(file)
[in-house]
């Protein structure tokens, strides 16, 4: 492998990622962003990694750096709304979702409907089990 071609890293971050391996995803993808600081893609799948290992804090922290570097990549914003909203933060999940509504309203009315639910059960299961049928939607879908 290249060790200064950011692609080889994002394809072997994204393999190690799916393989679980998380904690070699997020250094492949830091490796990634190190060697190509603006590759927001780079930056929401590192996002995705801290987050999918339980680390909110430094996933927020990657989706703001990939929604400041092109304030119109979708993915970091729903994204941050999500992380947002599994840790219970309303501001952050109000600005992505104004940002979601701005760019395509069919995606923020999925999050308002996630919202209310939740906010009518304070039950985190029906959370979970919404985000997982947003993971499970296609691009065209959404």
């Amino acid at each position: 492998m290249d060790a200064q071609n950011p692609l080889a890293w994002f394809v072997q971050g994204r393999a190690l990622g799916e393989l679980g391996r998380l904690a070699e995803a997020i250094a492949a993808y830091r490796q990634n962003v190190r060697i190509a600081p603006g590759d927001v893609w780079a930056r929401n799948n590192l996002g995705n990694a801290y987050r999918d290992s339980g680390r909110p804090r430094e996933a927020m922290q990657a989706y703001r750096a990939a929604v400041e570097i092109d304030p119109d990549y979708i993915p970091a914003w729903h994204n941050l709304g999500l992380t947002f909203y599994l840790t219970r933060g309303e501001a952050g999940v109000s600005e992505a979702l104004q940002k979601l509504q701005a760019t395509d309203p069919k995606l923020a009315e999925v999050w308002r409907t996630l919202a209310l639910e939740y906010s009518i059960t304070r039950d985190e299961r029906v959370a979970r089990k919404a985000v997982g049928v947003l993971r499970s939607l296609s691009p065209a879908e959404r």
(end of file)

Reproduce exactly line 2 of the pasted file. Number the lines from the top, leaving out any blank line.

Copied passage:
């Protein structure tokens, strides 16, 4: 492998990622962003990694750096709304979702409907089990 071609890293971050391996995803993808600081893609799948290992804090922290570097990549914003909203933060999940509504309203009315639910059960299961049928939607879908 290249060790200064950011692609080889994002394809072997994204393999190690799916393989679980998380904690070699997020250094492949830091490796990634190190060697190509603006590759927001780079930056929401590192996002995705801290987050999918339980680390909110430094996933927020990657989706703001990939929604400041092109304030119109979708993915970091729903994204941050999500992380947002599994840790219970309303501001952050109000600005992505104004940002979601701005760019395509069919995606923020999925999050308002996630919202209310939740906010009518304070039950985190029906959370979970919404985000997982947003993971499970296609691009065209959404």